LPISQA Legacy/Organisation/Practical

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LPIS quality assessment in course of ongoing LPIS refresh

LPIS quality assessment has to be performed when a refresh procedure is taking place. If the refresh is part of a continuous cyclical update process, no special provisions are needed. However, when the refresh activity is based on improved data specifications ("upgrade") or represents an isolated update project, the mix of "old" and "new" reference parcels cannot be considered a homogeneous population. As a result, separate lots should be inspected.

Assessing two lots inevitably involves more inspection work than assessing the whole. However it offers immediate confirmation about the effectiveness of the ongoing upgrade/update project. This also identifies which issues need to be still addressed before the refresh project terminates.


A tool for quick identification of RPs at risks

We consider this is an import element in the (non LPIS QA) monitoring and upkeep processes of your LPIS. Some ideas can be found in previous presentations of the Workshop and Conference. Please share other relevant links. The main JRC papers that explored various automated or semi-automated approaches contributing to the identification of LPIS RPs at risk are:

How should we deal with confidentiality of the CwRS zones?

Art. 6(2) of Commission Regulation 2009R1122 establishes the LPIS quality assessment framework quality framework (QAF), mandaring the MS to perform the inspection on a sample, which can be performed using CAPI. According to Art. 35(2) the imagery should be of the current year.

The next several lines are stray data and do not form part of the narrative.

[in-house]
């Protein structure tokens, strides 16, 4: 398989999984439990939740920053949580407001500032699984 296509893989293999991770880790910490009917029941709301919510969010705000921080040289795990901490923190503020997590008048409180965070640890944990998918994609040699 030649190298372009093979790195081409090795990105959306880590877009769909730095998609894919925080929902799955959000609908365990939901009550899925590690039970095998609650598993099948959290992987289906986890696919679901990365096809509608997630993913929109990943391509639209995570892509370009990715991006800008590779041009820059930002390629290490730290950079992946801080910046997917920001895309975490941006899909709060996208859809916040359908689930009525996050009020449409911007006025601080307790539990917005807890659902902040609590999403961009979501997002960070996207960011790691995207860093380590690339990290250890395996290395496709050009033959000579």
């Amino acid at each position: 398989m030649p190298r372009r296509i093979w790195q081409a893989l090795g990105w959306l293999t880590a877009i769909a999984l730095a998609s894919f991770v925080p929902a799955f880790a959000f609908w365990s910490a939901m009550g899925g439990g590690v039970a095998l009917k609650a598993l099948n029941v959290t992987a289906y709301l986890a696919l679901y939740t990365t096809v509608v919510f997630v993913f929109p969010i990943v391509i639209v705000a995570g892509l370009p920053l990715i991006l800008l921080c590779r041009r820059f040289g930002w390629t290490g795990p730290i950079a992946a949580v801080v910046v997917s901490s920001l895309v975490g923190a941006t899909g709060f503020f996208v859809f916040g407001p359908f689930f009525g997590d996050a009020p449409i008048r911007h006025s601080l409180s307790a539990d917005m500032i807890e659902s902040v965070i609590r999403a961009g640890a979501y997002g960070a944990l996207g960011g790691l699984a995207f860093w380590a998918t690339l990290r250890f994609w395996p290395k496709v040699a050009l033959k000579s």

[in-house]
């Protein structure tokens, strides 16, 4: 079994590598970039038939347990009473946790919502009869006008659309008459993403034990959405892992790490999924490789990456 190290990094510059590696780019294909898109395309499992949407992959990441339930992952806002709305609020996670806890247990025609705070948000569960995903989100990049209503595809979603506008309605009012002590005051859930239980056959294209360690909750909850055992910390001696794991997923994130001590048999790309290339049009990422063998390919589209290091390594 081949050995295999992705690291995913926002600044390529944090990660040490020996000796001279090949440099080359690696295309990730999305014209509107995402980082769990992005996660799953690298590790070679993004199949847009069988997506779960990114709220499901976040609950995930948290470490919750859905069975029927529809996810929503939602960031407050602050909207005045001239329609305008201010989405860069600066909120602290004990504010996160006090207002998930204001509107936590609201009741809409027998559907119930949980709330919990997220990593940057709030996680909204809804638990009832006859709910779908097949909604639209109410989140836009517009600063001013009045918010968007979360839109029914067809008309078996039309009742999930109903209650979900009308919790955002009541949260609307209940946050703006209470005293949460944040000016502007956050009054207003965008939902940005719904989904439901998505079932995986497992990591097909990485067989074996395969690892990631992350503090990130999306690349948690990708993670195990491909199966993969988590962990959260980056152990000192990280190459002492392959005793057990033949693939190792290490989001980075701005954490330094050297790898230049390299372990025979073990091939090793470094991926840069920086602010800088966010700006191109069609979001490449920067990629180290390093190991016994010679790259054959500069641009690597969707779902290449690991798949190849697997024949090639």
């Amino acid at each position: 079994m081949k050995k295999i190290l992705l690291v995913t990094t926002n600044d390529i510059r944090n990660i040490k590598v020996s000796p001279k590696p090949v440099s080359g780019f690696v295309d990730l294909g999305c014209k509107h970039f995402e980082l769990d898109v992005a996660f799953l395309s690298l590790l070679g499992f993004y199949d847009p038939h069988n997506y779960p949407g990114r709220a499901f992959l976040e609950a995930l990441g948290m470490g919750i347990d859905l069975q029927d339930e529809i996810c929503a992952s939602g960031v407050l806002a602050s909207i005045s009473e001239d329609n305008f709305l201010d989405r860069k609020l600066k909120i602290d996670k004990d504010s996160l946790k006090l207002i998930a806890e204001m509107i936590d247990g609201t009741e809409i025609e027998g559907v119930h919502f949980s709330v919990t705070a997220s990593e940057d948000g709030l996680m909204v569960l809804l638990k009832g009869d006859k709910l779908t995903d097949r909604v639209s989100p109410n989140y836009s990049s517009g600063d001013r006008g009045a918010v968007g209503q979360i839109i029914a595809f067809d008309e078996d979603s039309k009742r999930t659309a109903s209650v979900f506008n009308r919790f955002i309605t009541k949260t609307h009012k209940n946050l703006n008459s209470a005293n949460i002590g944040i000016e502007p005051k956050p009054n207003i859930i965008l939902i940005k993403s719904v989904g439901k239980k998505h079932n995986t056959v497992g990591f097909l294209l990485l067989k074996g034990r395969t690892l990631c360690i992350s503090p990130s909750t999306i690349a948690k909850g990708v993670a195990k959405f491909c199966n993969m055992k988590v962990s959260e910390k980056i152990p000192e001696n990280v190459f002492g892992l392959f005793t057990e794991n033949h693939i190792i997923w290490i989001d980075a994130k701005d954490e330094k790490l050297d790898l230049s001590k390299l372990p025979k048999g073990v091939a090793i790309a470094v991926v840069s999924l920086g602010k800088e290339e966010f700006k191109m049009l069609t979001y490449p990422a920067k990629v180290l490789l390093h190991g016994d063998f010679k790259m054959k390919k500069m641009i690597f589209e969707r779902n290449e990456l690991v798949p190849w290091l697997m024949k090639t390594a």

As part of inspection CwRS sites are confidential until the last day of the application campaign included. On the other hand the LPIS quality inspection should be performed before OTSC starts, which might sensitive when when OTSC and LPIS QA are performed by two or more different institutions. In such cases the confidentiality can be safeguarded by appropriate arrangements such as:

  • Including a confidentiality clause in the contracts / collaborative agreements, or
  • delaying the RP inspections until after the closing of the application.
  • MS may find other means, if appropriate. However confidentiality should not be used as an argument for a delayed LPIS QA reporting.


Relevant data sources for supporting ETS

Among the sources relevant for ETS two groups need to be highlighted:

  • Any updates of the Reference parcels (that are part of the sample), made by the farmer one day before the inspection can be taken into account for the ETS, provided that the rules of Article 14 from Regulation 1122/2009 are fully respected.
  • Any updates of the Reference parcels (that are part of the sample), triggered by the annual LPIS update procedures (orthophoto refresh, OTSC, urban development and planning) and are not initiated deliberately to target the parcels part of the LPIS QA sample, can be taken into account for the ETS.


Who is responsible for making available suitable imagery for ETS?

Even though JRC provides a supportive role in purchasing logistics, Member States should make provisions for contingency action in case no satellite imagery is captured under the CwRS program, i.e. procure alternative suitable images from the national mapping agency or separate contractors.


Who is ultimately responsible for the correct implementation of the ATS and ETS?

The Member State is the sole responsible for a correct and timely implementation of the tests. The JRC’s role in this process is

  1. Methodological, by providing the common technical documentation, guidance and templates.